Summary of current electronic transcript technologies:

The task force summarizes and condenses the current available electronic technologies that are used for the production of official transcripts by registrars. A more expansive discussion of these technologies will be provided later in this document. The technologies are as follows:

  • PDF (Portable Document Format via Adobe) or other image files (TIF, GIF, JPG) “ is, in effect, an electronic picture of the paper document. This format allows ease of delivery through the internet as attachments or via web-hosted unique objects (URL's), they can easily be uploaded into imaging file systems. A drawback is that as œa picture they cannot easily be scraped by automated systems for specific data elements used for filing or subsequent evaluations (aka œdata mining).
  • Standard Coded Data EDI (Electronic Data Interchange) in the format developed and maintained by the AACRAO-SPEEDE Committee. This is an œopen-source format for transcript data output from student information systems. EDI allows one computer to send data to another computer which may unambiguously process the data. This is an excellent method for distributing transcripts (in the sense that a transcript is a compilation of information about a student) to schools, agencies, and other parties within networks or partnerships that use common technological resources for the automated reception, processing, and subsequent evaluation of that transcript information.
  • Standard Coded Data XML (Extensible Markup Language) via the "College Transcript Schema" developed by the AACRAO-SPEEDE Committee functioning as a Post-Secondary Education Standard Council (PESC) workgroup. Another "open-source" format now commonly available and becoming integrated as "native" into student information systems and other vendor-supplied software. XML can provide a less expensive option for automated evaluation and processing.

This report will concentrate on EDI, XML and.pdf production and delivery methods in the post-secondary education world, including for transfer student and graduate and professional school admissions. We specifically did not include electronic transcripts for the K12-to-college admissions processes in our work, although it quickly became obvious to us that this separate but related area is likewise deserving of consideration by AACRAO.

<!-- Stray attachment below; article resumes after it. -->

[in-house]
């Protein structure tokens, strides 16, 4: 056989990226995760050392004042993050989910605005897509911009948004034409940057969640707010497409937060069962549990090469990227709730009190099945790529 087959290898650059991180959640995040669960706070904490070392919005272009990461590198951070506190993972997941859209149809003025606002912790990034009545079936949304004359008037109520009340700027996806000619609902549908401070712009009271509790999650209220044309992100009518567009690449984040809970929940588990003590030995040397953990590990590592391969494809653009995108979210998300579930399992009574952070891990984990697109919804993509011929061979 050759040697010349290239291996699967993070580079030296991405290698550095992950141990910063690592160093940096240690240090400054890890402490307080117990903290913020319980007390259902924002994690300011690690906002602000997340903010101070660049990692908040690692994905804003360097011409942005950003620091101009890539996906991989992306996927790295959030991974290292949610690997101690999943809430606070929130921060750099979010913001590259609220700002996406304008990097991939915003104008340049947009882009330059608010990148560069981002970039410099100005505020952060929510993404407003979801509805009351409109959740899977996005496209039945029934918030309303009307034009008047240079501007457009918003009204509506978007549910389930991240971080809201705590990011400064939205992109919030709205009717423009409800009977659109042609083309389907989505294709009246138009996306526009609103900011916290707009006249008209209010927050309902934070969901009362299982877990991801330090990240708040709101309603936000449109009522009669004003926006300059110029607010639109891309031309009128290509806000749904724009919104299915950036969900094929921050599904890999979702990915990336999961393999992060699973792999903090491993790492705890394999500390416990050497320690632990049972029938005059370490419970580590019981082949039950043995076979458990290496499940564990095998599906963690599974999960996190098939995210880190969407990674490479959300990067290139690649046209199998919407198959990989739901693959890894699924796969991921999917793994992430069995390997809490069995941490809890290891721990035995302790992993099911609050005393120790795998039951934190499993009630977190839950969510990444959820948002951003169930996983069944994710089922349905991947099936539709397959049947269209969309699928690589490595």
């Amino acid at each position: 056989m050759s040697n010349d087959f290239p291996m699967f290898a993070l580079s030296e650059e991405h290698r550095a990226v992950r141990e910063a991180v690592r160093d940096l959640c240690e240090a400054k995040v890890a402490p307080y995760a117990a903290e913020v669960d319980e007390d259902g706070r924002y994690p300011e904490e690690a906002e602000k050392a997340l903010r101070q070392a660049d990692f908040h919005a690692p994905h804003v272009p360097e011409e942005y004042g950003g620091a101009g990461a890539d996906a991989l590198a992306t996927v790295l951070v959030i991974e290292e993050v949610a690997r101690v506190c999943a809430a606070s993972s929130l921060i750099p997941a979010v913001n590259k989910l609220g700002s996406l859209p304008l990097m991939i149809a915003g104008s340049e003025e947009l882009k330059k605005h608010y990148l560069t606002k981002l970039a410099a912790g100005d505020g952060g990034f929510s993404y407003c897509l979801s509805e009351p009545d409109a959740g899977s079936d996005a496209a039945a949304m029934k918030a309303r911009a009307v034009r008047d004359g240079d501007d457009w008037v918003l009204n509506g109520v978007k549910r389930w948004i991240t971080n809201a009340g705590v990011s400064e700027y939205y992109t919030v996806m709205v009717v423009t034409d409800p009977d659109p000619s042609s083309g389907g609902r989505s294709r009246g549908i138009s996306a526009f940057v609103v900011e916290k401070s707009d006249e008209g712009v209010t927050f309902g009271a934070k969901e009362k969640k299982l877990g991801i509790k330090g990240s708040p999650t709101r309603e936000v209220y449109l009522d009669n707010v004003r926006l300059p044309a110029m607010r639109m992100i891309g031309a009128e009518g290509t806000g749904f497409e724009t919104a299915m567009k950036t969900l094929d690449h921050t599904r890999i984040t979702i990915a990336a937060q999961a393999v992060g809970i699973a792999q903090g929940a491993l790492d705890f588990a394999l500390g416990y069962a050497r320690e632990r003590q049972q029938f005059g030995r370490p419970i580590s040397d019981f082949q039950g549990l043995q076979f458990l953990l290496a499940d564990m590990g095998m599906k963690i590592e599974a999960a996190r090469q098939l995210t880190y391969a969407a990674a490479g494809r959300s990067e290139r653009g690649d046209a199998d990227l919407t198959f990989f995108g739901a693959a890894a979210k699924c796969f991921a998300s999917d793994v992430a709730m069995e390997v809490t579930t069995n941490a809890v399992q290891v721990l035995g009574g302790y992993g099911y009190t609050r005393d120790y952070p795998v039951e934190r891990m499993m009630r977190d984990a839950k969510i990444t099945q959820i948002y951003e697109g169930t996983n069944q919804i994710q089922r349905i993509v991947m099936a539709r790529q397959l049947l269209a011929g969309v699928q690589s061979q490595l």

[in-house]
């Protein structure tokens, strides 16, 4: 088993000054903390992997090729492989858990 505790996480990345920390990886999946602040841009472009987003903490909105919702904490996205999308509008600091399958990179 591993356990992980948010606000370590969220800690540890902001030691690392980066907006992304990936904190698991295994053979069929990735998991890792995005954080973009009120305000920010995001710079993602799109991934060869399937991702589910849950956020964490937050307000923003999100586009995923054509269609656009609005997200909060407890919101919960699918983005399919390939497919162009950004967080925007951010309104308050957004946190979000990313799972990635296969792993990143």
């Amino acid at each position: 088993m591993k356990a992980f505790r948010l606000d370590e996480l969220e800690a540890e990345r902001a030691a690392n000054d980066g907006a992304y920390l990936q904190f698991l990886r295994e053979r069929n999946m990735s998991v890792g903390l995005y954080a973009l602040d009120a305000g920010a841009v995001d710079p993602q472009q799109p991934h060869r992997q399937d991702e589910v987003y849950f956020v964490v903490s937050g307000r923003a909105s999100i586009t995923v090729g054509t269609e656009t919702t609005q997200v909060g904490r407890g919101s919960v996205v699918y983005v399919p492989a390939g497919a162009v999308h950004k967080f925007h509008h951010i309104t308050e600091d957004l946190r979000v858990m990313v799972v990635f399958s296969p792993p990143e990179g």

For a thorough review of the technologies, including terminology, and notes on implementation, the task force strongly encourages any registrar or admissions officer considering electronic transcripts to consult the AACRAO publication: Electronic Data Exchange Primer (2008) authored by the SPEEDE committee, and the latest version of the AACRAO Transcript Guide.

Taskforce Work and Methodology

In February 2009, the task force arranged for AACRAO to send a survey to all educational institutional members “ separately to admissions offices and registrars' offices. 721 institutions responded. 171 (24%) of the respondents indicated that they RECEIVED some type or types of electronic transcripts; 123 (17%) responded that they SENT electronic transcripts in at least one format. In the Spring of 2010, the task force contacted 14 of the responding institutions that had commented in 2009 that they "hoped to be exchanging within the year". Three of the 14 responded “ two of which indicated that they had added electronic delivery to their transcript services. 

In late 2009 the task force chair received the results of a REGISTRAR-L listserv e-mail survey concerning how registrars would advise deans at their schools on the authenticity of .pdf transcripts they may have received, and how other institutions handle these documents. Among the responses, we quote one: "Paper producing businesses can no longer survive on paper products only. As the world continues to go more electronic, more and more vendors are and will be entering this arena. It's not a question of IF it is going to happen but rather it already IS HAPPENING and it will continue to grow. So, schools will have to address this issue at some point. There are institutions who only accept electronically submitted transcripts and other application materials. We were finding that some of our former students were meeting limitations of where they could apply".

This statement resonated soundly to the members of the task force, and provided a theme to our work, as we concurred that by failing to move forward into the electronic exchange world, members of AACRAO are limiting themselves, their institutions, and the students and alumni they serve.

At the AACRAO annual conventions in 2009 in Chicago and in 2010 in New Orleans, members of the task force held panel presentations to review their work and findings. They reviewed the surveys and elaborated on the nature of the technologies which are summarized above, explaining how registrars and admissions officers might implement them at their institutions, and referring attendees to related literature (e.g. the Electronic Data Exchange Primer) and other sources of information, including the many other workshops and sessions concerning electronic transcripts that were held at the annual conventions. The members of the task force also relied in great measure on their personal experiences and knowledge as they had been intimately involved in the development and implementation of these technologies at their own institutions over many years.